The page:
Epilepsy expert to see Harlingen area residents

Feb. 14-15 South Texas Epilepsy Clinic perfectly timed: St. Valentine is the patron saint of those with epilepsy

Charles Szabo, M.D., professor and chief of epilepsy at the UT Health Science Center San Antonio and co-director of the South Texas Comprehensive Epilepsy Center, will see local residents at a South Texas Epilepsy Clinic, which is overseen by the Epilepsy Foundation Central & South Texas. The clinic is funded in part by the Texas Department of State Health Services.

11 a.m. to 5 p.m. Thursday, Feb. 14
8 a.m. to 4 p.m. Friday, Feb. 15

Dr. Szabo is a neurologist and epilepsy specialist with UT Medicine San Antonio, which is the clinical practice of the School of Medicine at the Health Science Center. Dr. Szabo said diagnosing and treating epilepsy can be a life or death matter. For 20- to 40-year-olds whose seizures are not controlled by medication, there is a substantially higher risk of injury and even death.

Epilepsy occurs in almost 1 percent of the population: Two-thirds have seizures controlled by medication while the remaining one-third is not helped by medication. Those not helped by medication can be evaluated at a comprehensive epilepsy center to determine if they are candidates for brain surgery to control the seizures.

The South Texas Comprehensive Epilepsy Center in San Antonio is nationally accredited for the treatment of epilepsy, served by a multispecialty group that evaluates and treats medically refractory epilepsy patients, and offers the newest medical therapies and epilepsy surgery.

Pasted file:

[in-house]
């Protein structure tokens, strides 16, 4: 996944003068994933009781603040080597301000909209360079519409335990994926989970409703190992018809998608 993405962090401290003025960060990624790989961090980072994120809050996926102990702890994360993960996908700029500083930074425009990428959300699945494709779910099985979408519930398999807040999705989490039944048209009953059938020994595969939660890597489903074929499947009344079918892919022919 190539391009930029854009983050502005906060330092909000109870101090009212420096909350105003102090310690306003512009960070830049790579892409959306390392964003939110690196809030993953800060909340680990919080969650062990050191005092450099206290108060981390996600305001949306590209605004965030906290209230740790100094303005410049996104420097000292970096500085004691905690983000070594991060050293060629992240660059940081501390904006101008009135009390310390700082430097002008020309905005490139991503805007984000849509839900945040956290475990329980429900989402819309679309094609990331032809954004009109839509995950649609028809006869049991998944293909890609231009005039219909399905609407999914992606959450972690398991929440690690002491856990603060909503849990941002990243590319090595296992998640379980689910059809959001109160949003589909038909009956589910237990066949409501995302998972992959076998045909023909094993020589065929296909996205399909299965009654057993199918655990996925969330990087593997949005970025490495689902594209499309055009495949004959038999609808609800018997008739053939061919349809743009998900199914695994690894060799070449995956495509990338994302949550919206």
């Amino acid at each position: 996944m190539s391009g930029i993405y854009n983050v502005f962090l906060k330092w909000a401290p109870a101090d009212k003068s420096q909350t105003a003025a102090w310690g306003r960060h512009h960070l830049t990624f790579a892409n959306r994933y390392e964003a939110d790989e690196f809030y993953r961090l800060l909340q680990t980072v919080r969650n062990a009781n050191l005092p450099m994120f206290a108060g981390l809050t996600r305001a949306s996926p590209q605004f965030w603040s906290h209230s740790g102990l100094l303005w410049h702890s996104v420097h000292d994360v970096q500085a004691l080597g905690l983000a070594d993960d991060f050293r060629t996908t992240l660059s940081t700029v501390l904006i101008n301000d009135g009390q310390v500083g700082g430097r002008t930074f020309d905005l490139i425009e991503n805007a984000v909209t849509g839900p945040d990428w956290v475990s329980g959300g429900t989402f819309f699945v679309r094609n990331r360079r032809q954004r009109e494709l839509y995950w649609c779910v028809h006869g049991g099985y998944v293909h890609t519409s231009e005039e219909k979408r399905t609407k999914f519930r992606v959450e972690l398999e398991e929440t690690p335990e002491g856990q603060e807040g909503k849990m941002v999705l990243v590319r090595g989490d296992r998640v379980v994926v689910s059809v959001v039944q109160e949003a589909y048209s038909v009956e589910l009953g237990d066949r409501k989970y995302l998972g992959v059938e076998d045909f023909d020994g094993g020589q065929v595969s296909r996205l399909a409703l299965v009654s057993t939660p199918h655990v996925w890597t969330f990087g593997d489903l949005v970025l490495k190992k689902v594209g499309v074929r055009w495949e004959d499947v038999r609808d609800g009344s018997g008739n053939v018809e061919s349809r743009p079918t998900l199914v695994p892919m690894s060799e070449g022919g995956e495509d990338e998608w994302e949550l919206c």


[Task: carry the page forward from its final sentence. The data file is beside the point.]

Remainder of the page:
While Dr. Szabo provides diagnosis and treatment, the Epilepsy Foundation Central & South Texas provides information, direct assistance, social services, seizure clinics, referrals, employment preparation, summer youth opportunities and many more services to those diagnosed with epilepsy.

Epilepsy is the fourth most common neurological disorder in the U.S. after migraine, stroke and Alzheimer’s disease. Its prevalence is greater than autism spectrum disorder, cerebral palsy, multiple sclerosis and Parkinson’s disease combined. Despite how common it is and major advances in diagnosis and treatment, epilepsy is among the least understood of major chronic medical conditions, even though one in three adults knows someone with the disorder.

UT Health Science Center’s Regional Academic Health Center
Academic and Clinical Building, Room 1.326
2106 Treasure Hills Blvd., Harlingen

For media who come to the epilepsy clinic, the on-site contact person is Sofia Lopez, clinical services manager.

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